The efficient management of sensitive and confidential documents is crucial to the completion of a smooth M&A process.
From a seller’s perspective, decisions need to be made throughout the process about who has access to what information, due to competition and privacy concerns. From a buyer’s perspective, the transaction will only proceed once the executives are comfortable with the nature and consistency of the corporate data they have been able to analyse.
Finding a way to manage the tension between these two competing sets of priorities is one of the keys to getting a deal done. It is universally agreed among M&A practitioners that some sort of data room is required to hold the documents relevant to the M&A process, but the nature and scope of that data room can vary depending on the size and complexity of the deal and the importance of data to the outcome.
Very large deals involving public companies will set aside a significant budget to establish a sophisticated data room with the right levels of security and functionality. This may not be possible for a mid-market deal, where the cost of doing so would not be considered acceptable, unless the data concerned was highly sensitive.
The trick is to find a data room structure to suit the deal in question, balancing cost with parameters such as security and organisational functionality.
Balthasar Wicki, an IR Global member and M&A lawyer with Wicki Partners in Switzerland, always prioritises this question of suitability before a deal commences. His preference is to give buyers access to information within a seller’s existing internal systems if possible, rather than duplicate documents via a third party provider.
He says: “If there is a choice between using an external data room and an existing document management system in a company, I always recommend the latter. Taking documents out of the company and adding them into a separate data room risks a consistency disconnect. I would only use a third party data room if the target company didn’t have an archive document retrieval system capable of defining subsets of data accessible to potential buyers.”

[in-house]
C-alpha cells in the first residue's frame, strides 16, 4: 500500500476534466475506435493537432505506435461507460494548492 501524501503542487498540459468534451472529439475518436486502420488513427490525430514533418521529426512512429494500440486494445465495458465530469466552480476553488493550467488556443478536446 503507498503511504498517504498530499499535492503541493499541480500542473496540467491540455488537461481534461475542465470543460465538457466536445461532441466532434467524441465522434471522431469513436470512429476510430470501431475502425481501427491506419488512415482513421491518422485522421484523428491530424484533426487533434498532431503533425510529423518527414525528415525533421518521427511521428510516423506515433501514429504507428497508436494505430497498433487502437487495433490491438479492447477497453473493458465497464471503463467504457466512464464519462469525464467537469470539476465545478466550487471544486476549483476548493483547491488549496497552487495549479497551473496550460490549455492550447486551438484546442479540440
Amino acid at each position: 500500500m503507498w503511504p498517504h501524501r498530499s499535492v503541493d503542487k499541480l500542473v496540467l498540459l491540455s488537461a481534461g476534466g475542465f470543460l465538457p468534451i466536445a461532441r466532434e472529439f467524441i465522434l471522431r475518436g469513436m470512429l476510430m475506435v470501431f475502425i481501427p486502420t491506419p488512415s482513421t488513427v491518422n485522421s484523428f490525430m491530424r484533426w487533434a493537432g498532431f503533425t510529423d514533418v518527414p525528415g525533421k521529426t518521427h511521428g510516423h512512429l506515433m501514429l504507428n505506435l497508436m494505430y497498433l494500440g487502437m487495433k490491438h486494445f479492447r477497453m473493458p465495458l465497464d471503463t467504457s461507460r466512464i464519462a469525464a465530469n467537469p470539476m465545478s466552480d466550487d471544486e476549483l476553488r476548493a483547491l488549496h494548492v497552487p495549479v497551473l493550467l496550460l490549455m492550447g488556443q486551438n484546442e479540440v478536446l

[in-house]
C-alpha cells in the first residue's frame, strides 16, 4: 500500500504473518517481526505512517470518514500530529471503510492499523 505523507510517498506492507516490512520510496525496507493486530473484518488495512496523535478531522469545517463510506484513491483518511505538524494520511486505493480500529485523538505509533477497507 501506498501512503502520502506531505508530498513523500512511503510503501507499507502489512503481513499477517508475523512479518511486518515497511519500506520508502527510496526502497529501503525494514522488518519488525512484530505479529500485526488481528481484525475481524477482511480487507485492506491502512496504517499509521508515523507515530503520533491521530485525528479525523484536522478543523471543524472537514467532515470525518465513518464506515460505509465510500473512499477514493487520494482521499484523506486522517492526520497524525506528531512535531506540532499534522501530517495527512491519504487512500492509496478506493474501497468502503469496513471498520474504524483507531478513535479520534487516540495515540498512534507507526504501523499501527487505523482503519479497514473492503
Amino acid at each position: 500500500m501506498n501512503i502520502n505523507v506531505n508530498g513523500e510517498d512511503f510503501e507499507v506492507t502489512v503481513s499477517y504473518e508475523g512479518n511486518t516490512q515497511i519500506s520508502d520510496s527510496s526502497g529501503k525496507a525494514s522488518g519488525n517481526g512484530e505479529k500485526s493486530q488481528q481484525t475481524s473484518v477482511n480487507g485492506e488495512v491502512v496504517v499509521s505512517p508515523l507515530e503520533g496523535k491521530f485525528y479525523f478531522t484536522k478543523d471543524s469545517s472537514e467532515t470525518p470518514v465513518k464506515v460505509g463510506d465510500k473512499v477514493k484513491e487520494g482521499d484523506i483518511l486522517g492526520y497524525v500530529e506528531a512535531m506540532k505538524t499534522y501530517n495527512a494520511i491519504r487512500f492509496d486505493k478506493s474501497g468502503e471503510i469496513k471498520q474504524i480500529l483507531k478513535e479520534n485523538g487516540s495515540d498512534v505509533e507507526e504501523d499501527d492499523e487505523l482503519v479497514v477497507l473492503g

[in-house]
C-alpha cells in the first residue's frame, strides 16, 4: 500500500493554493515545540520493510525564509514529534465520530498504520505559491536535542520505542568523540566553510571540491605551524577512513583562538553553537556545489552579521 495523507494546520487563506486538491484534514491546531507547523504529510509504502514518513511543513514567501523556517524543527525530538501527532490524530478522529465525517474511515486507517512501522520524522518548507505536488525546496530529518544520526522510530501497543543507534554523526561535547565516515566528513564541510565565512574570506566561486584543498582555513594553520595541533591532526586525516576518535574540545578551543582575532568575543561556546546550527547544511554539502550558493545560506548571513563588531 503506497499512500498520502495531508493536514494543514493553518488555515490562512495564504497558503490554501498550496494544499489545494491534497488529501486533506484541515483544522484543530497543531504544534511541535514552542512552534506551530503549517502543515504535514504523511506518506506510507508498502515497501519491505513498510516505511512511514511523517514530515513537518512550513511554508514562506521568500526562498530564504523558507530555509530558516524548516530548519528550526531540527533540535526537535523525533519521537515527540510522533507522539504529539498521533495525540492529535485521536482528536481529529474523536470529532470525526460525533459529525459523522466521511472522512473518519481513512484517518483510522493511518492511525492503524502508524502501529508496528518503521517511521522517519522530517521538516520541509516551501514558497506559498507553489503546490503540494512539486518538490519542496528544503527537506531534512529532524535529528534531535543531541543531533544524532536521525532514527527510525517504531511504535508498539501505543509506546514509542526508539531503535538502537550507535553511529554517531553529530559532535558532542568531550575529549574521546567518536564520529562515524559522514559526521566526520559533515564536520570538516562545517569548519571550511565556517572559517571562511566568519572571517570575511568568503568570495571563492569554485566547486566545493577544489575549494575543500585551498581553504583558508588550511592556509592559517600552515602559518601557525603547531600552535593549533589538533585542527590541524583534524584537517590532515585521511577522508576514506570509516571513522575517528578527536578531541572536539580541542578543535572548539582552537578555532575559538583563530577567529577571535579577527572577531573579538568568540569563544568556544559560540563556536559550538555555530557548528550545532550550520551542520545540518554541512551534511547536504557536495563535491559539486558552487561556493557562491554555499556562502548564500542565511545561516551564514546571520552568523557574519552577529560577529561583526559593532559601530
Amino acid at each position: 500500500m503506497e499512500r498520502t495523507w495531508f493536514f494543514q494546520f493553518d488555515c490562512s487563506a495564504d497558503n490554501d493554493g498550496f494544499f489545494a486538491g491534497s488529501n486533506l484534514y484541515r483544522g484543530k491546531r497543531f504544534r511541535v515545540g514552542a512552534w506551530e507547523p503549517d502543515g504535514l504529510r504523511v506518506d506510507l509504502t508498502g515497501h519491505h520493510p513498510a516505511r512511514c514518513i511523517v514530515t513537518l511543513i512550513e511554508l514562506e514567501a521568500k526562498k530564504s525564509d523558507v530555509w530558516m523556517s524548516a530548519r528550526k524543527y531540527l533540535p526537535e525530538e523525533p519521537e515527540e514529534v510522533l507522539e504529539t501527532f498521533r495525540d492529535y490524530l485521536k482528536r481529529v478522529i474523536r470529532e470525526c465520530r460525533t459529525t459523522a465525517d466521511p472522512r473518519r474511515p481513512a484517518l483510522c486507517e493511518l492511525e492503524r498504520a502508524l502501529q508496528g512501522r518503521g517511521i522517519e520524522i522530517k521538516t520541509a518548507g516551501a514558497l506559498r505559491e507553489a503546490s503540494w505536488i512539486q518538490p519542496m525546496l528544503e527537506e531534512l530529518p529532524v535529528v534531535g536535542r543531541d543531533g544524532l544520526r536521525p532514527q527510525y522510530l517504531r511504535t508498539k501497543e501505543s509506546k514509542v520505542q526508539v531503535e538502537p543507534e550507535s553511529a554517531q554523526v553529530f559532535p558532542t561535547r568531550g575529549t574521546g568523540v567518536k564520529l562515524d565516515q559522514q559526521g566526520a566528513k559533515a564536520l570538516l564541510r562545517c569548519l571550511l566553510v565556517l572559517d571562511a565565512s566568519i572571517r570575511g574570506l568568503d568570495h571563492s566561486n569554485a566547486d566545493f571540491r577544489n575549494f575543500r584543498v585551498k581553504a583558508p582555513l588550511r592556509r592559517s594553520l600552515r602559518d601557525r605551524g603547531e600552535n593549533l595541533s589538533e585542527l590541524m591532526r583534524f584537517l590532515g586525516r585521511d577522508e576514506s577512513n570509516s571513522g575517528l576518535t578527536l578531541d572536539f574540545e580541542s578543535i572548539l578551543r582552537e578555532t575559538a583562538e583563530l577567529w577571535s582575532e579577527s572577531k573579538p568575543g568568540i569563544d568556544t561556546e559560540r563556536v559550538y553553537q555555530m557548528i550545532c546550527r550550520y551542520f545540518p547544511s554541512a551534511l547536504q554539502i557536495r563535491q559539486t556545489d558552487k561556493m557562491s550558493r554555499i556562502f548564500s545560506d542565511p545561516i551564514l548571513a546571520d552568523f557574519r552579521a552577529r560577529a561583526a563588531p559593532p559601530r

If a third party data room is used, many smaller deals will use file sharing software such as Dropbox as a way to save on cost. This has a number of disadvantages related to both security and process.
Using these publicly available systems is still current practice in many middle market deals, according to Balthasar Wicki, who says, besides poor security, they lack the functionality to trace who has accessed or reviewed documents, when and for how long. They are also unable to manage a competitive bidding process, where the activity of each potential buyer can be made available to other buyers in order to stimulate interest.
He adds: “If monitoring the disclosure of sensitive commercial data is an important aspect of the deal, it will be included within the representations and warranties of an M&A contract. In such a situation, there is a greater need for a sophisticated data room. Using a system like Dropbox would force a buyer or a seller to leave data management out of the contract.”
There is a serious legal, as well as commercial, perspective to data security given the advent of the European Union’s new General Data Protection Regulation (GDPR).
Steven de Schrijver, an M&A lawyer with Astrea in Brussels and also an IR Global member, advises sellers to be selective about what data they put in a data room, particularly personal data belonging to employees.
He says: “Sellers may need to include information about key employees, but not everyone. They should avoid putting in information such as health details, criminal records, trade union memberships or social security numbers. The documents should also be cleaned of any metadata held in the file properties There can be all kinds of private information hidden within the file.”
He adds: “The key is anonymisation. Give any potential buyers the key to unlock personal data separately and do not keep it together with other documents.”
A good way to ensure compliance with GDPR is to restrict buyers from accessing the most sensitive data until they have signed a non-disclosure agreement (NDA) or, if possible, the actual Stock Purchase Agreement (SPA), which effectively closes out the deal.
Mercedes Clavell, a Spanish M&A lawyer with Arco Abogados in Barcelona and a member of IR Global, advises that sellers should put the shareholders, directors or partners of prospective sellers through a due diligence (DD) process prior to sharing sensitive information. Once the DD process is complete, information can be disseminated in a multi-stage process, dependent on how advanced the deal is.
She believes this is most relevant in large business-to-consumer (B2C) companies that hold lots of sensitive personal data on individual customers as well as staff members.
She says: “Distinguishing the type of business involved in the transaction is important. With a business-to-business (B2B) model, data privacy is not so relevant because the database only holds the names of the employees and the directors. In big consumer firms like Amazon, or in the medical industry, personal data security is more important.
“B2C sellers need to insist on warranties and indemnities to cover possible data breaches by potential buyers or their advisors.”
We can conclude that there are clear commercial and legal reasons why document management must be taken seriously during an M&A process by both companies and their advisors. Failure to do so may lead, not only to the collapse of a promising deal, but also, in Europe, huge fines of up to 4 per cent of annual turnover for breach of strict GDPR rules.
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